One parallel that deserves particular attention is how Trump and the Fords emerged not out of a dire economic moment, but from an apathy toward career politicians. The current Ontario premier, Kathleen Wynne, has overseen a low jobless rate and championed progressive causes like a $15 minimum wage and a pilot project to test out a universal basic income. But she is desperately unpopular—last fall, she had a 17 percent approval rating, the lowest in the country. Some voters say she’s insincere. Others cite homophobia and misogyny, since she’s the first lesbian premier. But the biggest factor is her party’s longevity. The Liberals have been in power for 15 years in Ontario, which, as pollster Lorne Bozinoff pointed out, is long enough to make everyone mad at some point, whether it’s unions the government has fought or small-business owners affected by the minimum-wage hike. Lagging in third place, Wynne actually conceded defeat last week, urging voters to ignore her role as party leader and focus on the good qualities of local Liberal candidates.

The New Democratic Party, traditionally the left-of-center third party in Ontario, now finds itself the only thing standing in Ford’s way. Its leader, Andrea Horwath, is not known for her charisma, but she has the best approval rating of the three leaders. The party has argued that its strongest policy ideas—such as subsidized prescription medication and more affordable day care—have been pilfered by the Liberals, which weakens the argument that the party is a fringe option. The open question is whether Ontario has moved past the most recent time the NDP formed government. Inheriting a recession in 1990, it embraced austerity, and many public-sector employees had to take mandatory, unpaid days off. It’s been in third place ever since.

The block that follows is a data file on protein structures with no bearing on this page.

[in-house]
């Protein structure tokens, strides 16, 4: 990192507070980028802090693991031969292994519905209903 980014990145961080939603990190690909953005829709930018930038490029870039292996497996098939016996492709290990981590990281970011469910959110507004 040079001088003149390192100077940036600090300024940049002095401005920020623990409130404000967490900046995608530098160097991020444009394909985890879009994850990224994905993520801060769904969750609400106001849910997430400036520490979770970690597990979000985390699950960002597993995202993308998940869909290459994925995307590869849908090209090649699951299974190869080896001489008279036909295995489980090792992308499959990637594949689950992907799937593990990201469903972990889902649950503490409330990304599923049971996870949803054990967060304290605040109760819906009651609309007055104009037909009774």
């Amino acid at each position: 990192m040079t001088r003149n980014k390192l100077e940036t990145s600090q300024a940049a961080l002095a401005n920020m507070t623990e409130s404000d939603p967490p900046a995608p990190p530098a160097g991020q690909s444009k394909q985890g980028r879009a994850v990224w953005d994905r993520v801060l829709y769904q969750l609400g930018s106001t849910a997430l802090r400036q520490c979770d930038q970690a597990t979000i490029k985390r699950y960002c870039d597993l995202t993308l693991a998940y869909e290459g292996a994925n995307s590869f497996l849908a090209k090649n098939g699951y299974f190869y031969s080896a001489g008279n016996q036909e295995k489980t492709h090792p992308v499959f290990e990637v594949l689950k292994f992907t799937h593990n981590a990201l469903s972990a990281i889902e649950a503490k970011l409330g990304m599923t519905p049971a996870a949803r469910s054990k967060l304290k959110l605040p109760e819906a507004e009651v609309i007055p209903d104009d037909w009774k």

Until this week, it seemed likely the Conservatives would cruise to victory. Polls have shown the Conservatives and the NDP in a very close race, separated by as little as 1 point. But vote-splitting between Wynne’s and Horwath’s left-leaning parties means Ford’s Conservatives are expected to win a lot of three-way races. The CBC poll tracker shows the Conservatives with an 89.7 percent chance of forming a majority government as of Wednesday. There’s a realistic chance they lose the popular vote and still win the election in a walk.

But a last-minute twist in the race complicates Ford’s whole argument—and the timing of which would make James Comey blush. On Monday, news outlets reported that Rob Ford’s widow filed a $16.5 million lawsuit against Doug Ford, alleging he mishandled the family business and has been negligent in his stewardship of her family’s inheritance. Ford denied the claims and suggested the lawsuit is extortion. The suit radically undercuts his two main selling points—the family name and his ability to run a business—even if there’s not enough time to litigate it.

The scandal could be an earthquake that destroys the Ford political dynasty. Or it could be another in a line of scandals that Ford survives—like the Globe and Mail investigation into whether he was a drug dealer in the ’80s—that would have wrecked another politician.* Thursday’s election will show whether that trait runs in the family.

Correction, June 7, 2018: This piece originally misidentified the Globe and Mail as the Global and Mail.